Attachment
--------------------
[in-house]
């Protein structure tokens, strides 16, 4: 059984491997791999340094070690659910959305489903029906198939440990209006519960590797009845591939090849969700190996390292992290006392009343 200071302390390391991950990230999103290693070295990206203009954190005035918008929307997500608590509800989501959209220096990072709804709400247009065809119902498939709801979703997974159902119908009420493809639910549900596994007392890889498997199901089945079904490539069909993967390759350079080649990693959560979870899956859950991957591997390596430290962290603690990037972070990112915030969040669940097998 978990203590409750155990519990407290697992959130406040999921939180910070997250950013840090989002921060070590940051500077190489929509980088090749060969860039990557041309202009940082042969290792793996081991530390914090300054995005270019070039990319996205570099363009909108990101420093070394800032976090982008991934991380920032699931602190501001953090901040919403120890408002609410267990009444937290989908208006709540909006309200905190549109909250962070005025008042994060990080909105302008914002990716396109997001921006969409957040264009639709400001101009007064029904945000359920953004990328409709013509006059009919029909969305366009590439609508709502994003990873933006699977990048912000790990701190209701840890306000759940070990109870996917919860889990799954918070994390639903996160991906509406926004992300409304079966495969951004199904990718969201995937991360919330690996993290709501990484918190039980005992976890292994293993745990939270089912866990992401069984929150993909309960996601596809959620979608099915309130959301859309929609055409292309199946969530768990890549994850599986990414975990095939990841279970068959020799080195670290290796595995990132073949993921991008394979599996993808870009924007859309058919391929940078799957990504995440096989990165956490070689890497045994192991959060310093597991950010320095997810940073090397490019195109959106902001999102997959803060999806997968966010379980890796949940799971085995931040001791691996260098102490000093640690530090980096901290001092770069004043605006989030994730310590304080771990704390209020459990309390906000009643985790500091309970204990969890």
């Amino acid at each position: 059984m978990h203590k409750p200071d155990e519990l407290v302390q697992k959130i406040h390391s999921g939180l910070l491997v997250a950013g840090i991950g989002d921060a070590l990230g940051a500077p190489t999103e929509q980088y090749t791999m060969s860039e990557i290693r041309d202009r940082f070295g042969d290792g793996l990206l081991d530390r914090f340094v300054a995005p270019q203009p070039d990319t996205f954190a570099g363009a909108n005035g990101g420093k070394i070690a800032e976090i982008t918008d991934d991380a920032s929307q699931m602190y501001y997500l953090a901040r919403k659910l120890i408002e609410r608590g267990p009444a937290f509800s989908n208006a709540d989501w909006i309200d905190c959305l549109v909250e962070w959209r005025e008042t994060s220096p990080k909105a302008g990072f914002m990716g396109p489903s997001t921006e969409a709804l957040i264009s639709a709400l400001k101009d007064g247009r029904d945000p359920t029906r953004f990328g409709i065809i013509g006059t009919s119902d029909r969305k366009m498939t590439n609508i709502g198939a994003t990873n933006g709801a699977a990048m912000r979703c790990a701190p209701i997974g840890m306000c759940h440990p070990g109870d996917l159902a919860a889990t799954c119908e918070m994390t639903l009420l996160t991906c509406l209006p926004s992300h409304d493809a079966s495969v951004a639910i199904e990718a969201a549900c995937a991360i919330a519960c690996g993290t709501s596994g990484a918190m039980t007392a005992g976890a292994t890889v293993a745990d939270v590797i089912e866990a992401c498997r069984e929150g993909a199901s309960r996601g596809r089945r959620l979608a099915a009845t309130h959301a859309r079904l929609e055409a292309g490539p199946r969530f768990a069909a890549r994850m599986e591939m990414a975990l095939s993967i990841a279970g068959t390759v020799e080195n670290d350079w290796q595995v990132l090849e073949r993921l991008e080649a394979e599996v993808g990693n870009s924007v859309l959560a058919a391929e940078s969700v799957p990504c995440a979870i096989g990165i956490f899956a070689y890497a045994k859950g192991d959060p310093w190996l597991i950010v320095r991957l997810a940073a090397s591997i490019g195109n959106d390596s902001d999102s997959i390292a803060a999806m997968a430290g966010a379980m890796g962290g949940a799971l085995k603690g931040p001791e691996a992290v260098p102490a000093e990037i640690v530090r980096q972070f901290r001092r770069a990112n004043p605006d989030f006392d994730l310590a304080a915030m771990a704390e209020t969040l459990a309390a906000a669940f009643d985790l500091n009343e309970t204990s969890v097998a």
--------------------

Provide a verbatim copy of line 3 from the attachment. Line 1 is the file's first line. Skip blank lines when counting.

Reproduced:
């Amino acid at each position: 059984m978990h203590k409750p200071d155990e519990l407290v302390q697992k959130i406040h390391s999921g939180l910070l491997v997250a950013g840090i991950g989002d921060a070590l990230g940051a500077p190489t999103e929509q980088y090749t791999m060969s860039e990557i290693r041309d202009r940082f070295g042969d290792g793996l990206l081991d530390r914090f340094v300054a995005p270019q203009p070039d990319t996205f954190a570099g363009a909108n005035g990101g420093k070394i070690a800032e976090i982008t918008d991934d991380a920032s929307q699931m602190y501001y997500l953090a901040r919403k659910l120890i408002e609410r608590g267990p009444a937290f509800s989908n208006a709540d989501w909006i309200d905190c959305l549109v909250e962070w959209r005025e008042t994060s220096p990080k909105a302008g990072f914002m990716g396109p489903s997001t921006e969409a709804l957040i264009s639709a709400l400001k101009d007064g247009r029904d945000p359920t029906r953004f990328g409709i065809i013509g006059t009919s119902d029909r969305k366009m498939t590439n609508i709502g198939a994003t990873n933006g709801a699977a990048m912000r979703c790990a701190p209701i997974g840890m306000c759940h440990p070990g109870d996917l159902a919860a889990t799954c119908e918070m994390t639903l009420l996160t991906c509406l209006p926004s992300h409304d493809a079966s495969v951004a639910i199904e990718a969201a549900c995937a991360i919330a519960c690996g993290t709501s596994g990484a918190m039980t007392a005992g976890a292994t890889v293993a745990d939270v590797i089912e866990a992401c498997r069984e929150g993909a199901s309960r996601g596809r089945r959620l979608a099915a009845t309130h959301a859309r079904l929609e055409a292309g490539p199946r969530f768990a069909a890549r994850m599986e591939m990414a975990l095939s993967i990841a279970g068959t390759v020799e080195n670290d350079w290796q595995v990132l090849e073949r993921l991008e080649a394979e599996v993808g990693n870009s924007v859309l959560a058919a391929e940078s969700v799957p990504c995440a979870i096989g990165i956490f899956a070689y890497a045994k859950g192991d959060p310093w190996l597991i950010v320095r991957l997810a940073a090397s591997i490019g195109n959106d390596s902001d999102s997959i390292a803060a999806m997968a430290g966010a379980m890796g962290g949940a799971l085995k603690g931040p001791e691996a992290v260098p102490a000093e990037i640690v530090r980096q972070f901290r001092r770069a990112n004043p605006d989030f006392d994730l310590a304080a915030m771990a704390e209020t969040l459990a309390a906000a669940f009643d985790l500091n009343e309970t204990s969890v097998a």